Not many people know the environmental impacts jewelry has on the environment as it is not spoken about often. The more our population is increasing, our demand for resources such as land, water food, clothing and in this case jewelry, increases too. The earth is being depleted of these resources and the destruction that is occurring through the processes to get the resources are becoming very apparent. Attention must be made to this topic as well as spreading information about what we can all do to help.
How does jewelry affect the environment?
Gold mining is the most environmentally cost worthy resource when it comes to jewelry. The extraction of gold affects our planet in numerous ways, through emitting greenhouse gases, water pollution, and soil erosion.
The chemical or toxin, Cyanide is used to extract gold from its core. It is a very environmentally costly process, in fact, according to Dr. Gunthrie, dean of International Business and Management at the George Washington University School of Business, stated that ‘20 tons of waste are produced for every ounce of gold’.
Additionally, mercury occurs naturally in the earth and is a liquid metal. Most mercury forms in a sulfide ore called cinnabar. To separate the mercury from the cinnabar is to crush the ore and heat it in order to vaporize the mercury. This vapor is then condensed into liquid mercury form. If done improperly, mercury vapor, which is highly toxic, can escape into the atmosphere. It releases hundreds of tonnes of airborne elemental mercury every year.
Erosion from this process clogs streams and rivers and can lead to taint ecosystems. This contamination impacts biodiversity, with cyanide causing a direct lethal effect on biota close to the source and metal contaminants which considerably reduces aquatic biodiversity further downstream.
Additionally, gold mining is at fault for high levels of deforestation, destroying remote areas rich in biodiversity. It practically obliterates the natural landscape. The largest gold mine is now a crater in Utah which is so large that it can be seen from outer space!
Other jewelry such as silver, is a byproduct of the industrial mining of other metals such as copper, zinc, and gold, so has similar environmental consequences.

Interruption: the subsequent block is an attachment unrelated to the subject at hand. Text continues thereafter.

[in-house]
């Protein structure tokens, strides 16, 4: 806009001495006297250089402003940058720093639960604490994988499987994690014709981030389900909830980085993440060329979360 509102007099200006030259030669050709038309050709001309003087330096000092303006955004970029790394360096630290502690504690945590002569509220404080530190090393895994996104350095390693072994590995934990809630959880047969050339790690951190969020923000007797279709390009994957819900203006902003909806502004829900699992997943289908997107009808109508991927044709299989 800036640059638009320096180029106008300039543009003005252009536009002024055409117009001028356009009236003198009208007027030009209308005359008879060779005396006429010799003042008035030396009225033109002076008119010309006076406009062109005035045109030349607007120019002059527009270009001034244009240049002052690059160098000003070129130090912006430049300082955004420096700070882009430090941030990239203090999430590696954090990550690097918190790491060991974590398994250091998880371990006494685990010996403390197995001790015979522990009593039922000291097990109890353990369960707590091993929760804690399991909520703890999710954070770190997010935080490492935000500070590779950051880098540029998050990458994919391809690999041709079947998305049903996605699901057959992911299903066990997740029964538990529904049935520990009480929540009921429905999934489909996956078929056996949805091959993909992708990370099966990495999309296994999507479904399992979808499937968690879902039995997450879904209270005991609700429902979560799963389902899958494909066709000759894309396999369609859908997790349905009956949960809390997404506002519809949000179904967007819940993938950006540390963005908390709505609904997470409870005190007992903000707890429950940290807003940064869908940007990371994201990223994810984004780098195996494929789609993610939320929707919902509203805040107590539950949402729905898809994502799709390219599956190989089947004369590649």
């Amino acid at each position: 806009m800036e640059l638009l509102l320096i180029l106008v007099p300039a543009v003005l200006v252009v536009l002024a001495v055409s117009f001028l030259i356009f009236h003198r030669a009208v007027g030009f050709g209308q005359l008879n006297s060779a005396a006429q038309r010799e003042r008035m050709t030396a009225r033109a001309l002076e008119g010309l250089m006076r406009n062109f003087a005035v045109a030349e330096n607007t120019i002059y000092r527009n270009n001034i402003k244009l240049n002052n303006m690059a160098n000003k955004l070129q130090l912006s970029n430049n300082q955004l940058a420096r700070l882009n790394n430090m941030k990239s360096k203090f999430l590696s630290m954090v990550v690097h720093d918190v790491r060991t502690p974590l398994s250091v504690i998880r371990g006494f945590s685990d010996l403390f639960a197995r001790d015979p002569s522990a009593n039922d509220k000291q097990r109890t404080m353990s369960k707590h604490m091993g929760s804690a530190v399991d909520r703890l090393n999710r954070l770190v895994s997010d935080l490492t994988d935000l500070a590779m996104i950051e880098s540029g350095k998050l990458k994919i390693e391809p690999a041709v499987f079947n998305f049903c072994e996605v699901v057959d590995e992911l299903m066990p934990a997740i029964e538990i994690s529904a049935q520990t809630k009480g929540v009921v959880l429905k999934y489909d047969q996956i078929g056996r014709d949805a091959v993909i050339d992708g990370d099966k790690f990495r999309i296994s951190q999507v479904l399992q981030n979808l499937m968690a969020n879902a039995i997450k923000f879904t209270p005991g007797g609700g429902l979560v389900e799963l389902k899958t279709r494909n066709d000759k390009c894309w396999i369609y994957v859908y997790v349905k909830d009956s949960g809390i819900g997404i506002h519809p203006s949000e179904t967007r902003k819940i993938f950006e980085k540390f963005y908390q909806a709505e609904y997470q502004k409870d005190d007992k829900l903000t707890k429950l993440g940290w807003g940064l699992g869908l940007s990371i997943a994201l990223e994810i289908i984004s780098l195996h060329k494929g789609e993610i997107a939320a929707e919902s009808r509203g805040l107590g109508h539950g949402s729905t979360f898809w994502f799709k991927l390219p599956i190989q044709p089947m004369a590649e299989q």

Overall, gold is a very environmentally destructive, resource. But jewelry has been a part of many cultures for hundreds of years all over the world so it is not given up easily.
Gold mining is severely
and precious water.
The Gold Mine: Africa
Africa contains 30% of the world’s minerals so it is literally a gold mine when it comes to resources for jewelry such as silver, diamonds, gold, and other platinum-group metals. Because of Africa’s potential, large interest from foreign investors (China, Australia, Canada) is being made to mine there. Yet with less than 5% of global mineral exploitation has occurred in Africa, and large parts of the continent being geologically unexplored, the potential for growth is enormous (Taylor et al. 2009).
This enormous increase in mining will have detrimental effects on the natural environment, as mining can directly remove fragment, or degrade natural habitat, destroying as much as 1-12km squared depending on the mineral being mined.
Additionally, the expansion of roads, and railways, for transport to move commodities, from mine to smelters, as well as shipping ports for exports and hydroelectric dams is one of the biggest threats to natural habitats and wildlife populations, and will increase access to some of the world’s most biodiverse ecosystems, including the eastern Congo rainforests, the Miombo and Guinea woodlands, and the Rift valley savannas and mountains (Edwards et.al., 2013).
Mining could provide poverty alleviation opportunities and enhancement of sustainable practices as well as implement environmental protection standards, but such positive outcomes seem unlikely due to Africa’s corruption and weak governance (Edwards et.al., 2013).
Eco-friendly, Organic Jewelry
There are companies that have sustainable jewelry such as Grazza Portugal
Did you know you can make jewelry from cork?!
Cork is the bark of the cork oak (Quercus suber L.) which means the material used for this jewelry is 100% natural, organic, sustainable, handmade, biodegradable and eco-friendly.
This tree, also called Sobreiro, is found in Portugal where these oaks can live up to 200 years old and can be harvested up to 12 times during its lifetime. The European cork industry produces 300,000 tonnes of cork a year, with a value of €1.5 billion and employing 30,000 people.
Wearing and supporting businesses that promote the use of sustainable and eco-friendly jewelry is doing a world of good for the earth and its resources. Not only that, but this jewelry looks gorgeous and trendy!
Thank you for reading and I hope you learned a thing or two. Please feel free to comment below any thoughts you have about this topic, I would love to hear from you!
The Earth Co.
Taylor, C.D., Schulz, K.J., Doebrich, J.L., et al. 2009 ‘Geology and nonfuel mineral deposits of Africa and the Middle East.U.S.’ Geological Survey, California.
David, P, Edwards, D, P, Sloan, S, Weng, L, Dirks, P, Sayer, J & Laurence, W, F, 2013 ‘Mining and the African Environment’, Policy Perspective, pp. 302-311, doi: 10.1111/conl.12076